dj slow said...

Compelling writing, as usual.

As for "Life", did you see the fighting, flashing cuttlefish? Insanely psychedelic!

And I'm pretty sure those lizards they fly on are translated to "Psychedactl" in English from the native Pandoran language in Avatar.

dj slow said...

Check this annual Olympia sensation that took place this past weekend:

the saucer people said...

The idea that our DNA sequence was 'tinkered' with millenia ago is not such a far fetched concept, indeed the oldest 'origins' narrative from Sumeria supports this contention and the discovery of so-called 'Junk' DNA suggests just as the catapillar contains the blueprint of the butterfly, its been suggested that we ourselves contain the blueprint for something "Other".

Though coming from an entirely different perspective ontologically and theoretically speaking, what that "Other" could be has been best mapped out by French theorists Giles Deleuze & Felix Guattari in their 1980 book "A Thousand Plateaus" and their concept of 'becoming-animal'.
The other key writer on these themes is Donna Haraway who has explored the philosophical dimensions of "Otherness" in works like "Simians, Cyborgs and Women: The Reinvention of Nature" and "Primate Visions" (mid eighties/early ninities)

Great to see the Pablo Amaringo painting posted, I remember being fascinated with his Ayahuasca Visions book when it came out and went to see an exhibition of his paintings in London in the mid90s - absolutely stunning visuals and his juxtapositions of UFOs & non-human intelligences operating in the dimensional continuum of tryptamine space resonates with my own experiences...I know when myself and a few friends first saw Avatar, our immediate response was he has done DMT/Ayahuasca, the blues and purples gave the game away!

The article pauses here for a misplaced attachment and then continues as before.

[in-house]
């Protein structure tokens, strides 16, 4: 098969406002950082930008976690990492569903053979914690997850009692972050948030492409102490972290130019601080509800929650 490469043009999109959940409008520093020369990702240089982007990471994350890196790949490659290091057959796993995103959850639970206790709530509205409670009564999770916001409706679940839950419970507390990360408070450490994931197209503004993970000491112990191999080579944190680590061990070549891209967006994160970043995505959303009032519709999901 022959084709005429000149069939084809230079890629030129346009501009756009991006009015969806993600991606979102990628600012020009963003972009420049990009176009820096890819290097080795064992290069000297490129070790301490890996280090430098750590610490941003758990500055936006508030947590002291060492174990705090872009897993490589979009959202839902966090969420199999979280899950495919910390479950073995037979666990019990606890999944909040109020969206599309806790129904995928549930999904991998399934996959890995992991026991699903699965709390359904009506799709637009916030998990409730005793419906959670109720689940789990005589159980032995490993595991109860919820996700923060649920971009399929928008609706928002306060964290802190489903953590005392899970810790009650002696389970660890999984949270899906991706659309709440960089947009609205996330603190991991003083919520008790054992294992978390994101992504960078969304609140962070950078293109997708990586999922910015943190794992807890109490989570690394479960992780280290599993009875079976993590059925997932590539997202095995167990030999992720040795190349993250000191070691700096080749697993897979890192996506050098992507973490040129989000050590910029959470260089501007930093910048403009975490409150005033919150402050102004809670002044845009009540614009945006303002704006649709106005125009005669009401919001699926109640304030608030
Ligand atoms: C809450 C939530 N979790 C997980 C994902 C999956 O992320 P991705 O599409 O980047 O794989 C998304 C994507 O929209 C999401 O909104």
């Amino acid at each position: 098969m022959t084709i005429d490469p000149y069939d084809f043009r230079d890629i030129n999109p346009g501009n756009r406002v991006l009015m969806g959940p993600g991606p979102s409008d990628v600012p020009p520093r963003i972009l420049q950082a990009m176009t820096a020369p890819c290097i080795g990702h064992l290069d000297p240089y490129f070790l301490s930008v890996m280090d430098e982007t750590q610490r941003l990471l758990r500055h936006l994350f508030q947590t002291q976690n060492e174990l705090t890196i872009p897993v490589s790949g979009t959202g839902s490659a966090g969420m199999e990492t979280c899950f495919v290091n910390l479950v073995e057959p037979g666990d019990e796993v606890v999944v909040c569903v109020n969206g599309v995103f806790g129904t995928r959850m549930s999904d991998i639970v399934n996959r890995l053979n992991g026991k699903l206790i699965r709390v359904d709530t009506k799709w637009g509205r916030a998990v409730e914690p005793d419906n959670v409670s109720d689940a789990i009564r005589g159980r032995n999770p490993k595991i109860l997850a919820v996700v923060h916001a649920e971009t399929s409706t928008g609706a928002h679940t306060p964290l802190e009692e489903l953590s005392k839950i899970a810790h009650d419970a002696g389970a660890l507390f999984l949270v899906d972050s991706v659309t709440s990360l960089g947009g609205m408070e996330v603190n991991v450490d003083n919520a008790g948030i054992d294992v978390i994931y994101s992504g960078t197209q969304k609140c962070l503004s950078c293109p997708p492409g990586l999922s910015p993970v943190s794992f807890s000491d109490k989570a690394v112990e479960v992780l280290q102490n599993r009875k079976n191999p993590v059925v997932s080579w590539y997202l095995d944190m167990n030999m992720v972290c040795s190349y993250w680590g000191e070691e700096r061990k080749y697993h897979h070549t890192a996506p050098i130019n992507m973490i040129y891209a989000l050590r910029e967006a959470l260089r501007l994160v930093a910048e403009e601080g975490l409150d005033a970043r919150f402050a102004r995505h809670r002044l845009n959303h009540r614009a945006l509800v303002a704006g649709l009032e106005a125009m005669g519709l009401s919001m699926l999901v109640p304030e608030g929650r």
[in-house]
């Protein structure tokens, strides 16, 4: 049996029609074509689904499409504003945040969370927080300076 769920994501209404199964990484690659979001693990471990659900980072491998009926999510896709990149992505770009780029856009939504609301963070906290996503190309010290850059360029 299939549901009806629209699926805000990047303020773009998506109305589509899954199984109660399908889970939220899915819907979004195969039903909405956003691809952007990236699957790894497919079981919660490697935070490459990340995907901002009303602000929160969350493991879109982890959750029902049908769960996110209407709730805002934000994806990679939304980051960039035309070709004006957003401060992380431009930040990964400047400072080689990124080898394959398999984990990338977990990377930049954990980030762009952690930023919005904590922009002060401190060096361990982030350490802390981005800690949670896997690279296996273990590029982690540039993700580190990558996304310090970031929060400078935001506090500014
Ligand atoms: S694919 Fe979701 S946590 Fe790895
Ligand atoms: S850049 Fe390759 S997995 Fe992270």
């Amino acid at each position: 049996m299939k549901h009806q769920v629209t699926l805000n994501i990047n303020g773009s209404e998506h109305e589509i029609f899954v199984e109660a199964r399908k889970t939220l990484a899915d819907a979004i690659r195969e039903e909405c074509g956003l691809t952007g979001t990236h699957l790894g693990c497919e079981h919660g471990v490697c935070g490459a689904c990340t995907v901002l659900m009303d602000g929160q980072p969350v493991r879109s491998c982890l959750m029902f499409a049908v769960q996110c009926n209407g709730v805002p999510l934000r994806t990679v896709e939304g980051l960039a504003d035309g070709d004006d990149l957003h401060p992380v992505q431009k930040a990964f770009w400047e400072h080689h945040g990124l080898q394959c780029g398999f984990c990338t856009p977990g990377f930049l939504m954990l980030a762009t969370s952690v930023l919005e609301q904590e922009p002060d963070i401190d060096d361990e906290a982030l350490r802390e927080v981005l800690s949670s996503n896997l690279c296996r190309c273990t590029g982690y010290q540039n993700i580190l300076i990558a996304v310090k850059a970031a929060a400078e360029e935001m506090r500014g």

Great well-written post by the way, I like to think that the same people who enjoyed the music posted on this blog would be just as receptive to the ideas in this article....I hope so.

rüya tabirleri said...

And I'm pretty sure those lizards they fly on are translated to "Psychedactl" in English from the native Pandoran language in Avatar.

Anonymous said...

Psychedelic archetypes have existed since the dawn of consciousness, and have been repressed for thousands of years. The 60's attempted to revive this notion, however their efforts for the most part were self-defeating. Our consciousness and the establishment cannot deny this aspect of the human experience forever. It appears now more than ever, that the psychedelic experience is bubbling to the surface, a revival of both mind and spirit. I have noticed as well that major media and marketing corporations are using psychedelic themes to sell products, appealing to this subconscious awareness of the "other," ...of the psychedelic truths "written in the skin of the flesh." I believe we are at the cusp of returning to something more pure and primitive, something closer to the animal soul, and a deeper connection to the cosmos as a whole. We have reached a dead end in terms of selfhood and can no longer allow the collective norms of society to define the human experience for us. Therefore we must return to the bedrock of the human spirit, a place infinitely connected to something larger, something pure, something inherent in us all. This is where the psychedelic experience lies. (The Archaic Revival by Terence McKenna is a good place to start for the readers of this blog post that enjoyed the above writing.) Thanks for putting this blog on the web! We need more of this everywhere.

Northwest Concert and Events Blog said...

This post is great. As I read the whole article, I was about, woooohooo.. this one is nice. I kinda feel interested to read more of your blogs.